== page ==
She had been standing by the window during the interview and was quite evidently growing more and more nervous. With a bow Kennedy placed her at her ease on a chaise lounge.
“Now,” he continued, standing near her, but out of sight, “you must try to remain free from all external influences and impressions. Don’t move. Avoid every use of a muscle. Don’t let anything distract you. Just concentrate your attention on your psychic activities. Don’t suppress one idea as unimportant, irrelevant, or nonsensical. Simply tell me what occurs to you in connection with the dreams—everything,” emphasized Craig.
I could not help feeling surprised to find that she accepted Kennedy’s deferential commands, for after all that was what they amounted to. Almost I felt that she was turning to him for help, that he had broken down some barrier to her confidence. He seemed to exert a sort of hypnotic influence over her.
“I have had cases before which involved dreams,” he was saying quietly and reassuringly. “Believe me, I do not share the world’s opinion that dreams are nothing. Nor yet do I believe in them superstitiously. I can readily understand how a dream can play a mighty part in shaping the feelings of a high-tensioned woman. Might I ask exactly what it is you fear in your dreams?”
She sank her head back in the cushions, and for a moment closed her eyes, half in weariness, half in tacit obedience to him. “Oh, I have such horrible dreams,” she said at length, “full of anxiety and fear for Morton and little Morton. I can’t explain it. But they are so horrible.”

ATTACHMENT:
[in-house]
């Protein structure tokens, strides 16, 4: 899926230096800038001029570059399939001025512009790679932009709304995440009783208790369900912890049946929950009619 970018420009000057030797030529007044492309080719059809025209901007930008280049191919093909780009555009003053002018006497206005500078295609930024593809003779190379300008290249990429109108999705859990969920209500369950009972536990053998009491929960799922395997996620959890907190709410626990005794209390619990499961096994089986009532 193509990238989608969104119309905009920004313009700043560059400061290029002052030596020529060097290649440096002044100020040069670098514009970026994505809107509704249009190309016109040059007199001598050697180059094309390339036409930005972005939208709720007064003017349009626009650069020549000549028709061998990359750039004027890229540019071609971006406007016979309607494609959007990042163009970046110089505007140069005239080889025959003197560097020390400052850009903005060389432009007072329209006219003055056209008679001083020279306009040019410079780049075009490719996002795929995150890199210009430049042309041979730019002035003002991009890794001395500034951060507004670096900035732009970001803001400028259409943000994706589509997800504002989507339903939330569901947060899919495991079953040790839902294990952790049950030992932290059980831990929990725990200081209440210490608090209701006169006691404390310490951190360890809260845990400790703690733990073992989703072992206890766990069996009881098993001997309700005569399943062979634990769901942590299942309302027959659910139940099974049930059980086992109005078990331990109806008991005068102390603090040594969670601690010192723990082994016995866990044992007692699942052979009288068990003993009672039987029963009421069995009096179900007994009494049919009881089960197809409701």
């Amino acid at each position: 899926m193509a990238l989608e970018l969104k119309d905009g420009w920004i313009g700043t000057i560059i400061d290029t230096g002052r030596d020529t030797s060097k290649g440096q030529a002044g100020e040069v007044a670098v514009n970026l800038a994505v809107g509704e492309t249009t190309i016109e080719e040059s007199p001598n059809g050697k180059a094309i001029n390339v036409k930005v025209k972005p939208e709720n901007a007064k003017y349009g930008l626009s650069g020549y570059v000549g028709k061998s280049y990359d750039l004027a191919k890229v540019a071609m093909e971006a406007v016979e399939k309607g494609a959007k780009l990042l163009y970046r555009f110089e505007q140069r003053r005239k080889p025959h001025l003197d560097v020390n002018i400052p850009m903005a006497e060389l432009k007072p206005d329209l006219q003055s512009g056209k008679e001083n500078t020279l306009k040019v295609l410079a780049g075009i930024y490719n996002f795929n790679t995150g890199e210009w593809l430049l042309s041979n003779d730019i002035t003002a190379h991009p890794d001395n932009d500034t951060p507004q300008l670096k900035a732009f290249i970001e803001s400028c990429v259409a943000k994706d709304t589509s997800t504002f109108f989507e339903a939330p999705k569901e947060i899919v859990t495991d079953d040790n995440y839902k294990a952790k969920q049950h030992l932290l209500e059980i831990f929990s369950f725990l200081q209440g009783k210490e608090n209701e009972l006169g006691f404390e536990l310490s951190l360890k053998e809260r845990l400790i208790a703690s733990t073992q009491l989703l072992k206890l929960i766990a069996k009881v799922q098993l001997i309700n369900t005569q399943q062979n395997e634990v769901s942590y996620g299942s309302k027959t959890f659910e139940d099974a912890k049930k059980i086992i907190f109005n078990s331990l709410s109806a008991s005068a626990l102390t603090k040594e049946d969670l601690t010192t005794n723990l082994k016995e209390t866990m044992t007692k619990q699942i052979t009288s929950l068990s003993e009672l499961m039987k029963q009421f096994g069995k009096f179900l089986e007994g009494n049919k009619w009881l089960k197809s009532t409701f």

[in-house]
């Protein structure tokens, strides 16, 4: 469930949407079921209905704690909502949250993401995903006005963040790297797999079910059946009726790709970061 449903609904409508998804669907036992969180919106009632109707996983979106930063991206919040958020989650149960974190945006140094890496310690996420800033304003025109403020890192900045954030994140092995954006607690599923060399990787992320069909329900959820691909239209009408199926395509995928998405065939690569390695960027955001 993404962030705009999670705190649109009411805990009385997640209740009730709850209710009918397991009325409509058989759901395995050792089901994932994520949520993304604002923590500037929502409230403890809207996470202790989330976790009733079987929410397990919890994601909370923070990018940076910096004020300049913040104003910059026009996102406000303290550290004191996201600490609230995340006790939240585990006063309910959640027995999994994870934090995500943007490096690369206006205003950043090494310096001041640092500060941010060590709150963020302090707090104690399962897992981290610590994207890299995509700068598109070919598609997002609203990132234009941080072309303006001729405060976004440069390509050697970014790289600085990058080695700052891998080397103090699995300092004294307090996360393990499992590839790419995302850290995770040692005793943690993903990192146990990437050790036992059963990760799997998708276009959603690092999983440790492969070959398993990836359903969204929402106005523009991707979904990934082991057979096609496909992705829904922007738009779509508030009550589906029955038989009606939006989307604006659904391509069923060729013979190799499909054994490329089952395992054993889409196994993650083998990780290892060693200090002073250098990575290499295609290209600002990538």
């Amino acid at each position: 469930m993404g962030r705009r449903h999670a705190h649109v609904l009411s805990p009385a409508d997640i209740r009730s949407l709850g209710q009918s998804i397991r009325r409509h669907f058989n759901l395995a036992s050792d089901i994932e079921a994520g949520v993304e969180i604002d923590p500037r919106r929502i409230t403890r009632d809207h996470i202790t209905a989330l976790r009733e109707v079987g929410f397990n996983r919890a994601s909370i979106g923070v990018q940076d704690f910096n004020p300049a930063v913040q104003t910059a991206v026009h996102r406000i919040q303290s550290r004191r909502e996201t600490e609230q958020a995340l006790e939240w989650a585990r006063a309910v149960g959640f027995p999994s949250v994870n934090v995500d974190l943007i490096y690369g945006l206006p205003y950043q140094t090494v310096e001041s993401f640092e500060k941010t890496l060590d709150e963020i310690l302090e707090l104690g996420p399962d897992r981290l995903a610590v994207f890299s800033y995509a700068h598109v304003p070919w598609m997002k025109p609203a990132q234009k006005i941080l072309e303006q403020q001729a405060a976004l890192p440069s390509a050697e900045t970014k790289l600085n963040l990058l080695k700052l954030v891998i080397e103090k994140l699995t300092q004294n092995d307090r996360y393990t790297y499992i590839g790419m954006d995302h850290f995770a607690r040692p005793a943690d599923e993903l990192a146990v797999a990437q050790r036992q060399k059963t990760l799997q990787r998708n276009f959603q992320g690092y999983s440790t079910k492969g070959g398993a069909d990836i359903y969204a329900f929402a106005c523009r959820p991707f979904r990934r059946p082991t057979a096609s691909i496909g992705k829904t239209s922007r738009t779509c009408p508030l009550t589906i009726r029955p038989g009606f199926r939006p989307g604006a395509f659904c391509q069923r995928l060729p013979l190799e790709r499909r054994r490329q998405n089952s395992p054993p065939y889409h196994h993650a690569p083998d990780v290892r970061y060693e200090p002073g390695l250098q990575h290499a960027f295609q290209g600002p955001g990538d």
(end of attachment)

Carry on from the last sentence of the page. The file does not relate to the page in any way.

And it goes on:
Kennedy said nothing. She was talking freely at last.
“Only last night,” she went on, “I dreamt that Morton was dead. I could see the funeral, all the preparations, and the procession. It seemed that in the crowd there was a woman. I could not see her face, but she had fallen down and the crowd was around her. Then Dr. Maudsley appeared. Then all of a sudden the dream changed. I thought I was on the sand, at the seashore, or perhaps a lake. I was with Junior and it seemed as if he were wading in the water, his head bobbing up and down in the waves. It was like a desert, too—the sand. I turned, and there was a lion behind me. I did not seem to be afraid of him, although I was so close that I could almost feel his shaggy mane. Yet I feared that he might bite Junior. The next I knew I was running with the child in my arms. I escaped—and—oh, the relief!”
She sank back, half exhausted, half terrified still by the recollection.
“In your dream when Dr. Maudsley appeared,” asked Kennedy, evidently interested in filling in the gap, “what did he do?”
“Do?” she repeated. “In the dream? Nothing.”
“Are you sure?” he asked, shooting a quick glance at her.
“Yes. That part of the dream became indistinct. I’m sure he did nothing, except shoulder through the crowd. I think he had just entered. Then that part of the dream seemed to end and the second part began.”